19 April 2023
Sadie Brown explores Queen Mary’s Dolls House, the crown jewel of the miniature world at Windsor Castle.
Queen Mary’s Dolls house is unparalleled for its regal and mesmerising detail in 1/12th scale. A gift from the nation to their highly regarded and much-loved Queen in the aftermath of World War One, what has subsequently become the world’s most famous dolls house was initially born from the imagination of her childhood friend, Princess Marie Louise. Queen Victoria’s grand-daughter and cousin of Queen Mary’s husband, King George V, the Princess enlisted the assistance of renowned architect, Sir Edwin Lutyens.
The Queen was an avid collector with a love for all things miniature, which had endured throughout her life. The dolls house was built through the innovative eyes of over 1,500 individuals and manufacturers who worked with the Committee brought together to bring the house to life, those involved in its creation all undoubtedly the best and most imaginative in their field.
The Saloon. Royal Collection Trust / © Her Majesty Queen Elizabeth II 2018.
A friend of the Princess, Lutyens’ lively and vibrant personality made him the ideal person to become the energetic influence behind the project. There is an amusing story which tells that he once found himself berated by Lady Sackville for the sheer amount of attention he was lavishing on the design and build at a time when he was also to be working on a commission for a major oil company. I think it’s true to say that this is a fine example of something many a miniaturist will have discovered along the way - miniatures have their way of absorbing time much faster than the turn of any hands on a clock!
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However, how many of us can say that our dolls house has taken up so much space that we needed to knock down a real wall to move it? So large is the dolls house that this is exactly what happened in Sir Edwin’s office, enabling it to be moved to his Mansfield Street home, where, despite its considerable size, it was to sit in state until completion. He must have had a very understanding family, but, as it was visited by Queen Mary herself on more than one occasion, I’m sure they forgave him for any lack of space!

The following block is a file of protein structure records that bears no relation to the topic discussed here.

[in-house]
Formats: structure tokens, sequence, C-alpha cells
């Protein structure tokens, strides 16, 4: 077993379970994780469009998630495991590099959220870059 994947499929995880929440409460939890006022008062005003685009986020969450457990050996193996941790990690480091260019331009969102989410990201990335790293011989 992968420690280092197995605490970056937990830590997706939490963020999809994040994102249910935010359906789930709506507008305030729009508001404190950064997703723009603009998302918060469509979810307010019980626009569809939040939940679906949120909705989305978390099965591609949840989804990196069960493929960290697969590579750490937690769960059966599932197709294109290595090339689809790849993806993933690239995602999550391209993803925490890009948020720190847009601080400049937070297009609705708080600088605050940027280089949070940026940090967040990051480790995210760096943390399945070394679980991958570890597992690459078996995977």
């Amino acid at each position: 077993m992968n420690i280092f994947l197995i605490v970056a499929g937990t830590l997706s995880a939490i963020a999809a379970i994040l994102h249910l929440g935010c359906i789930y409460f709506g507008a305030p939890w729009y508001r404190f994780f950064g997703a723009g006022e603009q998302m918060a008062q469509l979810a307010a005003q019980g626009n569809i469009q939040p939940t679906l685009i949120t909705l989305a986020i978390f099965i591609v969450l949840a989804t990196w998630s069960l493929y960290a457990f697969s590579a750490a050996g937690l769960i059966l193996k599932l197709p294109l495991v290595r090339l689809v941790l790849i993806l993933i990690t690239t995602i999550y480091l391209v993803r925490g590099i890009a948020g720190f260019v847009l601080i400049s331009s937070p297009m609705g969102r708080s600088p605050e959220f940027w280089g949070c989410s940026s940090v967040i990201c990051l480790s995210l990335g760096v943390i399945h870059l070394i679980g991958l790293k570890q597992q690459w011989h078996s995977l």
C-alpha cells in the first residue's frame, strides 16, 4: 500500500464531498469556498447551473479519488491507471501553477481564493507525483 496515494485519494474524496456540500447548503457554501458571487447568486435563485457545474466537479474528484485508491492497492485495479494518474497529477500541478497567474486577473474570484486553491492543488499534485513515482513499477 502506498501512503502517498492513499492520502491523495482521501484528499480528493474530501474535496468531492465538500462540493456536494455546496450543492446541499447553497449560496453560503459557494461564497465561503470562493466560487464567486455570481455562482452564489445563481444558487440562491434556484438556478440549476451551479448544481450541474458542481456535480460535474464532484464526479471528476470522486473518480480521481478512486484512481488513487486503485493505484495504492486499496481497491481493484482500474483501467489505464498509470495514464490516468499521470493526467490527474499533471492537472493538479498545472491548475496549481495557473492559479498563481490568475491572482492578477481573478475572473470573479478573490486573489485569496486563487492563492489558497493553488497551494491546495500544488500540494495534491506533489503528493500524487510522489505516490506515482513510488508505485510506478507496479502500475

An incredible piece of miniature architecture, and described by The Brighton Toy Museum as ‘part time capsule’, Queen Mary’s Dolls House can undoubtedly be counted amongst the very finest 20th century works of art.
The Day Nursery. Royal Collection Trust / © Her Majesty Queen Elizabeth II 2018, photographer David Cripps.
It is though, one which contains a wealth of individual miniatures which are works of art in their own right. You don’t feel there are many occasions when the word impossible can have been used with regards to the dolls house. This is, after all, the 1/12th scale property with electricity, a fully functional lift, running water, a working gramophone, the construction for which involved an astonishing 70 people, and what some might consider to be the pièce de résistance, a flushing toilet.
It's also the dolls house where paintings of Queen Elizabeth I and Henry VIII sit surrounded by the complete works of William Shakespeare in the walnut panelled library, alongside tiny books which become a roll call of the days’ most prominent and distinguished writers. These include specially written volumes such as Vita Sackville-West’s A Note of Explanation, which, since it was published as a full-size book just last year, is now available for everyone to enjoy.
There are also miniature newspapers and magazines of the day to be discovered, such as a 1923 issue of Country Life, dated the 19th September. One especially notable piece in the library is a set of miniature Maundy money.
The Library. Royal Collection Trust / © Her Majesty Queen Elizabeth II 2018.
To list every book, painting or tiny object inside the house within one article would be an unachievable feat, but one piece which will have an enduring and timeless appeal to all miniaturists, is the intricate toy theatre in the day nursery. The stage is set for Peter Pan, a story close to Edwin Lutyens’ heart as not only a friend of author, J. M. Barrie, but also as the set designer for the original early 20th century stage production. The detail found on such a tiny stage is amazing, there’s no other word for it. The open window, the clock resting on the mantelpiece and the design on the curtains all set a benchmark for everything else seen throughout the house.
A palace which incorporates all the associated attributes, including a set of miniature Crown Jewels radiating sparkle inside the strong room, there remains plenty of room for the wonderful minutiae of everyday life. In small scale, a tiny hairbrush with individual bristles can, in a single moment, become the most intensely interesting sight in the world!
Not an unusual item, but, perhaps, amongst the most unusual miniature items ever created, are several pneumonia jackets. With the aim of warming the chest in the days prior to the invention of the antibiotic, they are a piece of medical history now beautifully preserved in miniature.